So what does all of this mean? If I asked you to get coffee on Friday, but we never set a time or picked a place, do you think we’re going to get coffee? Probably not. There were no specifics. The plan seems tentative. There is ultimately nothing anchoring us to the plan, and so when something “better” comes along, we skip getting coffee altogether. “There’s always next time,” We think. The sad reality is that this is how we often treat our own individual discipleship, and our time with God.
The most effective advice I was ever given in regard to my personal spiritual development was this, “Set a time and place to meet with God, every day. Put it into your schedule, and then make sure it happens.”We are a schedule driven people. This becomes our mantra; “If I don’t write it down, I’ll forget!” I have heard this so often, and now I’m beginning to say it myself. We have the best of intentions, but the ultimate problem is that we are absent minded. There is a power in writing something down and making space for it in our day.
To make space for God truly means setting aside a time and place to meet with God. This looks different for everyone, and rightfully so. We are all different people, and we all connect with God in different ways. There is no magical spot. That’s not the point. The place matters so much less than the person we’re meeting there.
We need a space where we can be with God with no distraction, where we can delve into the Bible, where we can pray, and where we can actively listen. We need space for solitude, where we can let down our guard, pray, and speak honestly.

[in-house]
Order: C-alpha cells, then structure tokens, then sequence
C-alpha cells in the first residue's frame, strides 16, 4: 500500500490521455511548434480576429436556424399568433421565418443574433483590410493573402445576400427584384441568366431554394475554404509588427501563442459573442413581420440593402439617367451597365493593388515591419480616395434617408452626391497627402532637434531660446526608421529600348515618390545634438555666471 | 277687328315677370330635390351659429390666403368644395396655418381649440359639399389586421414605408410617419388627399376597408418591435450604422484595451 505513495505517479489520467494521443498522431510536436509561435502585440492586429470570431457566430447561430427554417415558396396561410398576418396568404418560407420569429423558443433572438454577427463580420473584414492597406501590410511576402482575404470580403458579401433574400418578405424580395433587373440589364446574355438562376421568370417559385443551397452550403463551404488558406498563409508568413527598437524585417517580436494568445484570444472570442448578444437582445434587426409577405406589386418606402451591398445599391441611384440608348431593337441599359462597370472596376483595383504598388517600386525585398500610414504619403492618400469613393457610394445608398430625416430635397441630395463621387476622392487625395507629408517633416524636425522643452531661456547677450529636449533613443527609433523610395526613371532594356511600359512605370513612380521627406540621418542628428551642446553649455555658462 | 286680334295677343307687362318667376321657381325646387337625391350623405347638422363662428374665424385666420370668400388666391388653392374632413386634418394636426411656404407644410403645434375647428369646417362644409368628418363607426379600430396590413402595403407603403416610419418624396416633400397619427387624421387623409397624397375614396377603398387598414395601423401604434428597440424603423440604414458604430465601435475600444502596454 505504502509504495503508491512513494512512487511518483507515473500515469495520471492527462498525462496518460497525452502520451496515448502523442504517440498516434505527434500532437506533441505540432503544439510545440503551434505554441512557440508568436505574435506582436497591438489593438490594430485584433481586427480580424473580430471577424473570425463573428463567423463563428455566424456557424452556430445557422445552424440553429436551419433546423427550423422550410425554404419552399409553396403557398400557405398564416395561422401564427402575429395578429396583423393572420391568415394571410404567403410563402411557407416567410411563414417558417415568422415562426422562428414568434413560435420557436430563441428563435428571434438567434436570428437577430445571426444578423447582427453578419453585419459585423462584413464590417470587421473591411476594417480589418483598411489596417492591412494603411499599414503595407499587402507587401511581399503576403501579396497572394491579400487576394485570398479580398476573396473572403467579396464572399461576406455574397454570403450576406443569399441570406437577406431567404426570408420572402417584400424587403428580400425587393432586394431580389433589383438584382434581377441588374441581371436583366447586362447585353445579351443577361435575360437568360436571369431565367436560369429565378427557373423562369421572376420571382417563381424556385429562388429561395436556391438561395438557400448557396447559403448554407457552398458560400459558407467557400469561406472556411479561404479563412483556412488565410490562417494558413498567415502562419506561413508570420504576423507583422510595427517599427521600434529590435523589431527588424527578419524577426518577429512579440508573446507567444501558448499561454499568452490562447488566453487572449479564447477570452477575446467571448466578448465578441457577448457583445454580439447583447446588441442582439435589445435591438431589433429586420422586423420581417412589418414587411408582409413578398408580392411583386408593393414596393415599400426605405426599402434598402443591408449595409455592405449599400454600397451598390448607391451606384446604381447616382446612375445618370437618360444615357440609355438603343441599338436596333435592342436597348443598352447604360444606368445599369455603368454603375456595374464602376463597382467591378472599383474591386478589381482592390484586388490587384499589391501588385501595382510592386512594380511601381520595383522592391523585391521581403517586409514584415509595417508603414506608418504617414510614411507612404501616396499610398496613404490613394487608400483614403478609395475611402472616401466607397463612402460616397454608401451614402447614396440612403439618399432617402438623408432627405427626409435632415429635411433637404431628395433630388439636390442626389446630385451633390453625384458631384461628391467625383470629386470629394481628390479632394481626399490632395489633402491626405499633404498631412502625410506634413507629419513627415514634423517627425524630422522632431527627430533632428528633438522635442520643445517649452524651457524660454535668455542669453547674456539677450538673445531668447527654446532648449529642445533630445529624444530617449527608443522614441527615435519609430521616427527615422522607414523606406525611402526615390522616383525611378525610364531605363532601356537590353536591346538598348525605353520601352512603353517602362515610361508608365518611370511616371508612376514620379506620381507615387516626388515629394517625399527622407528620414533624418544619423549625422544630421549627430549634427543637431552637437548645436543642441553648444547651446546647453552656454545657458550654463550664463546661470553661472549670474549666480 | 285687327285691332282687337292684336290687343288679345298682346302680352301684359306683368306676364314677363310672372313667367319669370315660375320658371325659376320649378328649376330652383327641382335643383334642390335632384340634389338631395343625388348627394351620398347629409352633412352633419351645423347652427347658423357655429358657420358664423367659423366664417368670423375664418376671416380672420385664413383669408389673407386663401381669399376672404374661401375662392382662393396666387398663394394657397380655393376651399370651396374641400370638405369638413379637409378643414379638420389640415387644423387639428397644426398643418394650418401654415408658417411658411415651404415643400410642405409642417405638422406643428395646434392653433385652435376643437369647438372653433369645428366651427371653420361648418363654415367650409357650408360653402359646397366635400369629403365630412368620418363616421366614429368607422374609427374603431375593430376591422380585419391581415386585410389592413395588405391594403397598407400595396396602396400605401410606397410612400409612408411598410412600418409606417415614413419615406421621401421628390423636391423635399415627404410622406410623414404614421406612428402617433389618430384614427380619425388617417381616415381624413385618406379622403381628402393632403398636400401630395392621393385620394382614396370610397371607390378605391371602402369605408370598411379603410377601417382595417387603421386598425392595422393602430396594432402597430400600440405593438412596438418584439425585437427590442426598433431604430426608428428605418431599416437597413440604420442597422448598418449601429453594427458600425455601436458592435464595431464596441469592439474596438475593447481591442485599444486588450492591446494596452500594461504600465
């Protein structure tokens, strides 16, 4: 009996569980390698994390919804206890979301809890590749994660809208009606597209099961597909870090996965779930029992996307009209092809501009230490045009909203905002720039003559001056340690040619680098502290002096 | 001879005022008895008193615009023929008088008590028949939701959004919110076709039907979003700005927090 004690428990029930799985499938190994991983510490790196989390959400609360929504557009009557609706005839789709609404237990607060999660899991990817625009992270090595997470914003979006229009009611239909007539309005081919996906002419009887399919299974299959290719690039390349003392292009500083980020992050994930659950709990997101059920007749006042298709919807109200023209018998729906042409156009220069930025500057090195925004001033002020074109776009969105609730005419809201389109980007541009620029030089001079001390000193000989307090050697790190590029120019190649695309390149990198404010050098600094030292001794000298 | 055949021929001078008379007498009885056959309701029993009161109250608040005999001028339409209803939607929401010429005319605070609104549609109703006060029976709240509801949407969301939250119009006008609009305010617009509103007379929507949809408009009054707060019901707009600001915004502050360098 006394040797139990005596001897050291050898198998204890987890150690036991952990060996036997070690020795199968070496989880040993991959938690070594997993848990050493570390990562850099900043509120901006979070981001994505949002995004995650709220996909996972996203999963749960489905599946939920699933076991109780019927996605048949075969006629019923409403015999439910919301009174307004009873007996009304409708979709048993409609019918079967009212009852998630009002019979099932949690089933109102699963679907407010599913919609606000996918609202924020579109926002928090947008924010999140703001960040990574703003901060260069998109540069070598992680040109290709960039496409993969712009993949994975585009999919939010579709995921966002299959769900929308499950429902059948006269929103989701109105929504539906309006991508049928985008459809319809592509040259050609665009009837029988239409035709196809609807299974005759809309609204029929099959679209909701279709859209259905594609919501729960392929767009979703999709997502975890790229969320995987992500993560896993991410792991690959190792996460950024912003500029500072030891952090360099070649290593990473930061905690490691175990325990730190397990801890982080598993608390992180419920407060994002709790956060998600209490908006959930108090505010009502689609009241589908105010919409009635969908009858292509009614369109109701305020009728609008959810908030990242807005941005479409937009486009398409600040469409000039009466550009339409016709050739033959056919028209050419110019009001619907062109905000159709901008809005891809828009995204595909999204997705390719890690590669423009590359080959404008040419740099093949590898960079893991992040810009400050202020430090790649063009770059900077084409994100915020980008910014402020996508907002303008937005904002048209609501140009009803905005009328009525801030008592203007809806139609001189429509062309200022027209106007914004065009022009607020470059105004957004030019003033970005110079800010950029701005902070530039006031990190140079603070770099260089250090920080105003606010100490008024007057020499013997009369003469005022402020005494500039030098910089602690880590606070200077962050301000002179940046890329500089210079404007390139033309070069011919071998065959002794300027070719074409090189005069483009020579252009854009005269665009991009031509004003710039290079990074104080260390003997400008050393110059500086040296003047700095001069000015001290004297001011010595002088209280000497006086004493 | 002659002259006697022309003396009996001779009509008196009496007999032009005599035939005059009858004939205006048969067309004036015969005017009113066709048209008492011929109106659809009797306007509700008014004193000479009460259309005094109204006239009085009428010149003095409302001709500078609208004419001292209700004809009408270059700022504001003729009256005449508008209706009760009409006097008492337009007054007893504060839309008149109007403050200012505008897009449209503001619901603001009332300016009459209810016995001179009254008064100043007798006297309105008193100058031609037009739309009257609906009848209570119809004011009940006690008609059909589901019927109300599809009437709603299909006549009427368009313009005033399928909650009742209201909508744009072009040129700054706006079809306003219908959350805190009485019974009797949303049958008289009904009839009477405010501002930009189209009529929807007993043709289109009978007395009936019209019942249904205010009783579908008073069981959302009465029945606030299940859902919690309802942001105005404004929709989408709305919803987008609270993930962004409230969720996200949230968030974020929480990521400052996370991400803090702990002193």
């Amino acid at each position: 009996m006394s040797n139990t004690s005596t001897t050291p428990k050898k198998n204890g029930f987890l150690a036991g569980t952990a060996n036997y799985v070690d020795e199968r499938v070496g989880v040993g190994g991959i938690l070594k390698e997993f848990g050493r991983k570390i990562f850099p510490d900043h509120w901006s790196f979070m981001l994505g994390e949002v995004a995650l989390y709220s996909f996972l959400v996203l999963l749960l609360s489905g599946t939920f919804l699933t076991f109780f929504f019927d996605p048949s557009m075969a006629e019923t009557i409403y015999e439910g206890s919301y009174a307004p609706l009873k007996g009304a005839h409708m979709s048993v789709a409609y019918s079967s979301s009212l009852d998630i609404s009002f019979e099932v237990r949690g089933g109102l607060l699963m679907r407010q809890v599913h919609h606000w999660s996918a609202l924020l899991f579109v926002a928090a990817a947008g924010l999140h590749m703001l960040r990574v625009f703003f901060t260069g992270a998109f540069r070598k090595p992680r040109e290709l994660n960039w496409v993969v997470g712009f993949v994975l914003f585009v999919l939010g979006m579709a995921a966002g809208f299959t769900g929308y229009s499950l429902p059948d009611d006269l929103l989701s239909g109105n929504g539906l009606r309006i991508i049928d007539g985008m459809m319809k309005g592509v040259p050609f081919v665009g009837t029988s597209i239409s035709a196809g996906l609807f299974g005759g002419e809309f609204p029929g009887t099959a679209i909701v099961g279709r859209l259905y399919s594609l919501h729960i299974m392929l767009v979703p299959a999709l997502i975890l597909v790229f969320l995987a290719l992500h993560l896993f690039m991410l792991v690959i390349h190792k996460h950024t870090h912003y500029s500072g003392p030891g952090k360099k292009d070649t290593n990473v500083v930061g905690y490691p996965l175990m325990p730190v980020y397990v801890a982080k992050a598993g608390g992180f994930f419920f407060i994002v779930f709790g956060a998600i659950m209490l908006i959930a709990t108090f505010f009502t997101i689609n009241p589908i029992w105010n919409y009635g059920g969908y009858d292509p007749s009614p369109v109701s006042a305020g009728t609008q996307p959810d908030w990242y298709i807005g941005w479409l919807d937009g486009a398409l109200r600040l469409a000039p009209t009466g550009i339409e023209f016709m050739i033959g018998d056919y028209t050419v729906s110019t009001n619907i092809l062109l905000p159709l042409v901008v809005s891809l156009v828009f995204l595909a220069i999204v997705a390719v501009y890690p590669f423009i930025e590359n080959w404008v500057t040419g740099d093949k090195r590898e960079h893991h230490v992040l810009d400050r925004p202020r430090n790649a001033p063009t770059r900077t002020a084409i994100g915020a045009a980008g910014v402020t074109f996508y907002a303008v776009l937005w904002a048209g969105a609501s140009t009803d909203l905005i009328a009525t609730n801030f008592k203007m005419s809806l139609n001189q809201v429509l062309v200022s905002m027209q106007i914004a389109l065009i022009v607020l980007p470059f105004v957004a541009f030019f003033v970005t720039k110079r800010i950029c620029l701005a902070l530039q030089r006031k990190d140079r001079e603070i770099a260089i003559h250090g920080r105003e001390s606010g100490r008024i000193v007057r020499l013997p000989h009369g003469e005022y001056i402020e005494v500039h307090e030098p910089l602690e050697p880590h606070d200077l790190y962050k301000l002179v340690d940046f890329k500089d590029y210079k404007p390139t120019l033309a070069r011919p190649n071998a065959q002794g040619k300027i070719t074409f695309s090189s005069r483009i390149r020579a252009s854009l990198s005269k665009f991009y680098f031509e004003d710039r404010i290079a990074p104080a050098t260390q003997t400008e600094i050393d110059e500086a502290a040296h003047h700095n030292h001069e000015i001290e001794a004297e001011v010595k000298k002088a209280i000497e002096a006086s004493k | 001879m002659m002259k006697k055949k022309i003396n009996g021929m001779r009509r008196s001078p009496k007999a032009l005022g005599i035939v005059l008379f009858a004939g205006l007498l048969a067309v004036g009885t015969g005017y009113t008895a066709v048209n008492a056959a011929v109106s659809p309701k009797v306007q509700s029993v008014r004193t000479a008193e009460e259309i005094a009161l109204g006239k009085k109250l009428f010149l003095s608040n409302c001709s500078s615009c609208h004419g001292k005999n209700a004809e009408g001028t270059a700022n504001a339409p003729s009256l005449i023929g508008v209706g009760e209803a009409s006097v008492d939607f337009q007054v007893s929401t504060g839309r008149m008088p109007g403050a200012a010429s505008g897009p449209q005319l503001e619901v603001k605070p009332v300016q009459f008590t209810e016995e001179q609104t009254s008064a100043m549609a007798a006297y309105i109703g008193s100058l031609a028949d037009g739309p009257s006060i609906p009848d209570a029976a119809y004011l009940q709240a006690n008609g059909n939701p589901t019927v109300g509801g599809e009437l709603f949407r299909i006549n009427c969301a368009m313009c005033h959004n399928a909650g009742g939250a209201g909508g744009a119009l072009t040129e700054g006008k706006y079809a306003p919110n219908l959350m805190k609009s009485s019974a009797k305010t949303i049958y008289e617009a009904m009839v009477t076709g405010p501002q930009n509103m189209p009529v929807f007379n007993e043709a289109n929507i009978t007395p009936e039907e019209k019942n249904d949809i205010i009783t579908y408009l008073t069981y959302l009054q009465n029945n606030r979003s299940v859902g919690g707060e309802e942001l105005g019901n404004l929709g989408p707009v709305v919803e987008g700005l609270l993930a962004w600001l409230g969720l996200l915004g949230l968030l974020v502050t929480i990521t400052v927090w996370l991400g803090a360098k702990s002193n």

We can see throughout the gospels, Jesus leaving the crowds, leaving his disciples, or leaving those he was spending time with, to go off and be by himself and pray. For example, in Matthew 14:23 (NASB), “After He had sent the crowds away, He went up on the mountain by Himself to pray; and when it was evening, He was there alone.” Or in Mark 1:35 (NASB), “In the early morning, while it was still dark, Jesus got up, left the house, and went away to a secluded place, and was praying there.”
We need space to be with Jesus. We need to set a time and a place to meet with God daily.
This journey of faith is no sprint. If we aren’t careful we will treat it as such, and chance burning out. The journey of faith is a marathon in the direction of Jesus, and it requires us to stay faithful and keep the pace set before us. This means making space for God; prioritizing our spiritual development and growth towards becoming more and more like Christ. This is one way in which we set a sustainable pace that will help you run a marathon, not just a sprint.
Because one day, I hope we can echo the words of Paul, “I have finished the race. I have kept the faith.”
Father in heaven, I pray that you give us the wisdom and the perseverance to stay faithful in our journey towards you. Help us to continue to follow your lead and keep the pace of faith set before us. In Jesus’ name. Amen.
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Hello! My name is Matthew Spear. I am a youth pastor at Chicago First Church of the Nazarene, and I’m currently working on earning my MDiv at Garrett-Evangelical Seminary.